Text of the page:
Many of the drivers of that growth in profitability and earnings are now slowing and this will lead to some contraction in valuations.

One driver has been cost reduction. Banks have kept a keen eye on costs over this period by capping the growth in employees and implementing productivity and cost-out initiatives. This has led to what the banks call ’positive jaws’, which basically means an increase in profit margins. But cost pressures are re-asserting themselves, meaning this area of margin expansion may be more difficult to achieve going forward.

Another big driver of profits has been the release of balance sheet provisions for bad and doubtful debts. These are reserves the banks hold against loans that are in arrears or at risk of impairment. As interest rates plummeted to all-time lows, these problem loans started to improve to such an extent that the banks are obliged by accounting standards to release those reserves to profits. But with the provisioning for these loans now below pre-GFC levels, they represent a one-off profit driver which may reverse if the cycle weakens. So while profits should still grow this year, some of the factors that were driving these profits are starting to run their course. In the recent reports and updates in August we have seen some slight tick up in provisions, which implies that this trend is unlikely to contribute to profits going forward and may impair growth if the economy softens.

Bank shares have given back some of their large gains

Source: AMP Capital and Bloomberg

Final thoughts

While profits are at all-time highs, earnings growth is slowing and with high starting valuations the banks have come under pressure. Together with industry regulation to increase capital and reduce lending within the investment mortgage market, a more subdued outlook for bank profits is expected along with more challenging times ahead for shareholders as returns on equity moderate.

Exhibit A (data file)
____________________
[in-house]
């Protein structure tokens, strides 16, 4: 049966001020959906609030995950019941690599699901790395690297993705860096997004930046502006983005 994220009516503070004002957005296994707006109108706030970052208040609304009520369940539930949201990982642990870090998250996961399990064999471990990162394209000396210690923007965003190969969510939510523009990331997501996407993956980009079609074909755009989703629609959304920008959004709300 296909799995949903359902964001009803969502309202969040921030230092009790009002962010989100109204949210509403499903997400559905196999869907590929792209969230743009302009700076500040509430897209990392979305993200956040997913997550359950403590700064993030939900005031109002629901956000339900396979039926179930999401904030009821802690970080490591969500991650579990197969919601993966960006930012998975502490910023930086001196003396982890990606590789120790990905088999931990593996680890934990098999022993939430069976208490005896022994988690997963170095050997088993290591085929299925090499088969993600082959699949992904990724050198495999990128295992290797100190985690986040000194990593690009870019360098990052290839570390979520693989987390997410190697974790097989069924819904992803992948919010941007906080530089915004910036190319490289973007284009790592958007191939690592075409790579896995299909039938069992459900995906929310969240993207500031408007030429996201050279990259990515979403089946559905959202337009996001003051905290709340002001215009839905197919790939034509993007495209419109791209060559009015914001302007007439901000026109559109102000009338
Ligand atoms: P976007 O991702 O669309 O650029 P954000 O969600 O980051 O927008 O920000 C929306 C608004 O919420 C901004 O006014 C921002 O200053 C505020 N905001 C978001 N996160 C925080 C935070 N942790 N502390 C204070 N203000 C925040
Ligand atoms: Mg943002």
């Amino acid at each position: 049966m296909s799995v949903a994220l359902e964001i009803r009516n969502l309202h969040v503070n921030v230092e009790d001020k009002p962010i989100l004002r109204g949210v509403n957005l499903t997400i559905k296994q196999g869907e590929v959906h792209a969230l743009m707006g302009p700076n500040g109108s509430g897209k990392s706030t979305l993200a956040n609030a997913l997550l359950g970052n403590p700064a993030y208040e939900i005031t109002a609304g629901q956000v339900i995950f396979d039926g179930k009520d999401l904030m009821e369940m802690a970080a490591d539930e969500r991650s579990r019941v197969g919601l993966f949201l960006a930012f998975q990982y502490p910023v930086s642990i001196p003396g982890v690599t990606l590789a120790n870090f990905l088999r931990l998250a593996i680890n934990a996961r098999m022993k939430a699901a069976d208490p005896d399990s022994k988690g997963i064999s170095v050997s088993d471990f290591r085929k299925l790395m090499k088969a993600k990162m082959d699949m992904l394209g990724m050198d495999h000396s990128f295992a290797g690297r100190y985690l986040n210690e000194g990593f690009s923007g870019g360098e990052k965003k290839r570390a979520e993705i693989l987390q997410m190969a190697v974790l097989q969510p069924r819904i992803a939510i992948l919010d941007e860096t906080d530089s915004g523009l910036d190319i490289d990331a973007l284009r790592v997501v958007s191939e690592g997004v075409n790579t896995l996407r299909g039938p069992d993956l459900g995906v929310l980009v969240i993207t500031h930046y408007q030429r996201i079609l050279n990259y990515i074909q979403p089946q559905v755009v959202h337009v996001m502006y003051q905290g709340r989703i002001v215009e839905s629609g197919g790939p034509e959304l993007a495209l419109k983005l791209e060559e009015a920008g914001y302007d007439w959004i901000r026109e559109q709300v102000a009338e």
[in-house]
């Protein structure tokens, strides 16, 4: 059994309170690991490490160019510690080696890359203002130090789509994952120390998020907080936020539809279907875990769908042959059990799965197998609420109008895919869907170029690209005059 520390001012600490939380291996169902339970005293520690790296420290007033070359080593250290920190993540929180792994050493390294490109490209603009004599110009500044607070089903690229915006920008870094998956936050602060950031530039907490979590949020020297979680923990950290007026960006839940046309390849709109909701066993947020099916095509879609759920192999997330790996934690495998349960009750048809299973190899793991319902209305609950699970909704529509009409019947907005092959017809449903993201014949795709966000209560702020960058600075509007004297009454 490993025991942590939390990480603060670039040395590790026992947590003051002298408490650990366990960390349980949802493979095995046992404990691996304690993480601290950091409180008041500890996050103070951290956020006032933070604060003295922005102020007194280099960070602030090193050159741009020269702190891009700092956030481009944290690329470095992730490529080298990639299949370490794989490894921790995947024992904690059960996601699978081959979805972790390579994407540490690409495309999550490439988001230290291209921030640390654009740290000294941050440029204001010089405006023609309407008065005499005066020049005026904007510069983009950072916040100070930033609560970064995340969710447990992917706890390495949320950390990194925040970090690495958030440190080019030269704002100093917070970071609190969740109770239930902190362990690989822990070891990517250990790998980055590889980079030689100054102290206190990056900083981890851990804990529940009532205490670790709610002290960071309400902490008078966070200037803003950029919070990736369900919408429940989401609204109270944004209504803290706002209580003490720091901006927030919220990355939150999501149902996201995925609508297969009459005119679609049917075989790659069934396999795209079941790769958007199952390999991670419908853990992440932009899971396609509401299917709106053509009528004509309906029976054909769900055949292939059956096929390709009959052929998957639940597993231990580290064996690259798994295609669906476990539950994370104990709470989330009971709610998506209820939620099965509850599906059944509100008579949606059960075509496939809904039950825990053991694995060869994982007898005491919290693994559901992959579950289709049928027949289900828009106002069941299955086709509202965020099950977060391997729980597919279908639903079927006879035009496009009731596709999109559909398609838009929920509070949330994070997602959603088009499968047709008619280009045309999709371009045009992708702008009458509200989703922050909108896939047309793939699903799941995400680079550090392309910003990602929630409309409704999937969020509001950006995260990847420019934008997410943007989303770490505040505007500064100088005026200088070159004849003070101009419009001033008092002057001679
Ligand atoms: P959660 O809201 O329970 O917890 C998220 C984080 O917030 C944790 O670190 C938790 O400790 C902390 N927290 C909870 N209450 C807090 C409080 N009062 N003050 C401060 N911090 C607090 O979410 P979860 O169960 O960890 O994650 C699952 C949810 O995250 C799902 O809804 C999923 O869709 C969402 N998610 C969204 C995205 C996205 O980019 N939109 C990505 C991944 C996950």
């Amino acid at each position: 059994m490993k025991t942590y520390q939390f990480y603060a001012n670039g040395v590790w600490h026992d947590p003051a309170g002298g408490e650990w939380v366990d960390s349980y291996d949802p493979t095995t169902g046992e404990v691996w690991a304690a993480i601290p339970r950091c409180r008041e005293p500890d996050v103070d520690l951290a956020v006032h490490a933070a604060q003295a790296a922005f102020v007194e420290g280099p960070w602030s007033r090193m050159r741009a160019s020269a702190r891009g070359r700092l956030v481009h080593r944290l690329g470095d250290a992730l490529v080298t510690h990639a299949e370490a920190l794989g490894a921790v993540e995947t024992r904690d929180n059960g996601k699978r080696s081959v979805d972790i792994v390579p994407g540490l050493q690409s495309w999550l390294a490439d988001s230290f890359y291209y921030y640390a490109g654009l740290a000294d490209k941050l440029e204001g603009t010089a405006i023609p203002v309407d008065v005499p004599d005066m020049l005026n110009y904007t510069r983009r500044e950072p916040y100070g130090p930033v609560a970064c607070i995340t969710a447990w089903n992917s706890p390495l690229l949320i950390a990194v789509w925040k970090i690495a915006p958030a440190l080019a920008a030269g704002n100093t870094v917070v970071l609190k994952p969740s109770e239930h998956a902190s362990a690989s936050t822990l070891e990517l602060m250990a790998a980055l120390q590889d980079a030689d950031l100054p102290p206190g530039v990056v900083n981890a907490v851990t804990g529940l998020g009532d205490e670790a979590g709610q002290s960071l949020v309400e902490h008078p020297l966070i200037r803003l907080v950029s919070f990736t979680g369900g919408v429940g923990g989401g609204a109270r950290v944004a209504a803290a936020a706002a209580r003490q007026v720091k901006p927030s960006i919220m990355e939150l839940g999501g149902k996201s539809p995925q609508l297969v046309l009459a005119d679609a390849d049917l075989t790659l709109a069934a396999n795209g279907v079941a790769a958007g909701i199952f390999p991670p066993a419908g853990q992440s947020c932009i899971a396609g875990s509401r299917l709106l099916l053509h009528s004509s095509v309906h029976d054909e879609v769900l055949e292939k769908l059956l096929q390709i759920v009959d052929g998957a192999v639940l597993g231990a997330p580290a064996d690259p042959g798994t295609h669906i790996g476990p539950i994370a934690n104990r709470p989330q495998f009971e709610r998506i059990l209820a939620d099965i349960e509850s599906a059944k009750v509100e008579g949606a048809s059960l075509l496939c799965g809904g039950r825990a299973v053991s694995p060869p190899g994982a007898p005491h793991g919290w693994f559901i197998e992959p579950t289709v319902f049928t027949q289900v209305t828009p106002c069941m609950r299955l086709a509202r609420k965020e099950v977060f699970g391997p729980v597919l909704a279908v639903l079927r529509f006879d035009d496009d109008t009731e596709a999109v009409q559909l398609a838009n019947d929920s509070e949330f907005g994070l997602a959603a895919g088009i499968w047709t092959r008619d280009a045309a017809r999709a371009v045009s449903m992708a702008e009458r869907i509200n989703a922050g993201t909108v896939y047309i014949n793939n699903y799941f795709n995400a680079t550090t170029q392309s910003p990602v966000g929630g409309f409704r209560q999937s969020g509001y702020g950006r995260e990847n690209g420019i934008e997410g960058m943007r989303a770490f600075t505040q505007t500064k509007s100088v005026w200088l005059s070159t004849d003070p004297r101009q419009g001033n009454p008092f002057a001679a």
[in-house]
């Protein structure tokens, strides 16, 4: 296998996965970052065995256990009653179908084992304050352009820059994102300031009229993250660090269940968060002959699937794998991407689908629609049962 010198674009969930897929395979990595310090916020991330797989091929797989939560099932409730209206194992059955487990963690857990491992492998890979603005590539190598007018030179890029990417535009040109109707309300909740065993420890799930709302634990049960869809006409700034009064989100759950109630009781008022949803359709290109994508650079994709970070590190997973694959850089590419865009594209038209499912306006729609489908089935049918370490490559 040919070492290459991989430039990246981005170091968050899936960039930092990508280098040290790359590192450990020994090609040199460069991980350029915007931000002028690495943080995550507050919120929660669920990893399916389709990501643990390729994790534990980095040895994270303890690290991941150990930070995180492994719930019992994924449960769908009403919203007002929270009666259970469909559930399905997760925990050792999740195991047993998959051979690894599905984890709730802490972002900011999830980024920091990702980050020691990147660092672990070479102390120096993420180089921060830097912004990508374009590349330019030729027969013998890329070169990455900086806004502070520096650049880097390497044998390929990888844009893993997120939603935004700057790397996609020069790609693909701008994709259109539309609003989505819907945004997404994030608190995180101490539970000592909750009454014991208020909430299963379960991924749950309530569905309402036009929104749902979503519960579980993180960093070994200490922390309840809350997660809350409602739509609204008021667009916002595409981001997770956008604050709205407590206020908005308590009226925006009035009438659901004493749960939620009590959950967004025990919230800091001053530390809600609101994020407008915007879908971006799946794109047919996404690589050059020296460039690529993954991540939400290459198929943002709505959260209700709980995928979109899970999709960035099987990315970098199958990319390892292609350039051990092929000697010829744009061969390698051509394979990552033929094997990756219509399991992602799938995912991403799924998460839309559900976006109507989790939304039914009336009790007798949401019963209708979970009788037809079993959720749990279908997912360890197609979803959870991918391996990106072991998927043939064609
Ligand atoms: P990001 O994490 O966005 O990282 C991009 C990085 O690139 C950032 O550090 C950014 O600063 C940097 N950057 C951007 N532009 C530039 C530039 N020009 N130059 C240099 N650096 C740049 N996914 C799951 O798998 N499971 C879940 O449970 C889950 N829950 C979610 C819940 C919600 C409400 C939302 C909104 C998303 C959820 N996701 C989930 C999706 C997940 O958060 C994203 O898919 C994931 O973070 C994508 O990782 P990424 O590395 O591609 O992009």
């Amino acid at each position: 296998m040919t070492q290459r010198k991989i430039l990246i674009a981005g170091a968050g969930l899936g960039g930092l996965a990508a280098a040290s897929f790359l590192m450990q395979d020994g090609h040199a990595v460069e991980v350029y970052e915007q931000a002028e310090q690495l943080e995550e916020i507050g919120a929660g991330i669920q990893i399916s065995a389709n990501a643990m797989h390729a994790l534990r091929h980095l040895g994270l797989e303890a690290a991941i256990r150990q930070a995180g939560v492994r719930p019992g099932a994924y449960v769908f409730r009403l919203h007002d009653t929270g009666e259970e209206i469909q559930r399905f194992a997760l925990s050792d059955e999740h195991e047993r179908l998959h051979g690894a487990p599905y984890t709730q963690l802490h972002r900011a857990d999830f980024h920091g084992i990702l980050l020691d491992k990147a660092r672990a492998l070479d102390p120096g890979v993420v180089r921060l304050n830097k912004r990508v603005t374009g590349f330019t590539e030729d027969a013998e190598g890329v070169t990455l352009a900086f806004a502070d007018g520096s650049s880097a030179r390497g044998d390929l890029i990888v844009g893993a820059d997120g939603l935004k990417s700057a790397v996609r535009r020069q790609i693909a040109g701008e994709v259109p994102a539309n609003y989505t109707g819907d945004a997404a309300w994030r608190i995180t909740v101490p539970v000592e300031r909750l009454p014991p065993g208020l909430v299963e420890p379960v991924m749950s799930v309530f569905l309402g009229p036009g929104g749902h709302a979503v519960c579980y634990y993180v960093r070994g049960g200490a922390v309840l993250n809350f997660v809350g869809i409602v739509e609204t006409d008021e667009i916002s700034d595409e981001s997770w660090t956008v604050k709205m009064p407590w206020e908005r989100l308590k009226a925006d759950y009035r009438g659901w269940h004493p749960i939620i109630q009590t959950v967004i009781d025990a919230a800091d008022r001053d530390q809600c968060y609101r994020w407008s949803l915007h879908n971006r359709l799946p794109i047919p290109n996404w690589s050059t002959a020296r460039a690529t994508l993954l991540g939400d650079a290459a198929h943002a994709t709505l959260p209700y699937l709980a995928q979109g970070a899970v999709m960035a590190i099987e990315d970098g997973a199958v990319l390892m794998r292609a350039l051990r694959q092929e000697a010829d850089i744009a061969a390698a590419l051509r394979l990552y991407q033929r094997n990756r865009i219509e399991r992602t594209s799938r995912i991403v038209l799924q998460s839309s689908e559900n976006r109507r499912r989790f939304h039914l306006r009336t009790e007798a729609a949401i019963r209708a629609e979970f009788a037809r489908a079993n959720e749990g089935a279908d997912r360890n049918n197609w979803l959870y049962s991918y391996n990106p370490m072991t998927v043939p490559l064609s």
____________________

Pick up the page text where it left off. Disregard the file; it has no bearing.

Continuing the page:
As banks make up a large part of the Australian share index, most investors will hold these stocks. While banks have recently given back some of their gains made over the past year, they still provide attractive dividends which are an important feature in a yield-starved world.

Tuesday, 25 August 2015 20:47

The rise of middle class in Asia

Written by

Investors should pay heed to changing demographic trends as a clue for future potential growth opportunities.   There would seem no greater demographic shift taking place right now, than the rising of the Asian middle class.  The chart below (sourced from the Financial Review) shows the growth in Asian middle class between now and 2030.


















Investors should ask themselves what changes take place in a person's life as they earn more and build wealth?  How does their diet change?  Once basic needs such as food and shelter are provided for, what do people with more disposable income spend money on? 

We have sourced some interesting statistics from a presentation we hosted with Platinum Asset Management that highlight some interesting spending habits taking place in China in 2014.


1. 32 million passengers flying per month

2. 640 million internet users

3. 25 million motor vehicles sold

4. $5bn in box office revenue at the movies

5. 14bn e-commerce parcels delivered


When looking at these numbers from a place like Australia with a population of around 23 million, it is difficult to get your ahead around the sheer size of the opportunity at hand.

There are large demographic shifts taking place in middle class in Asia - how is your investment strategy positioned to profit from this?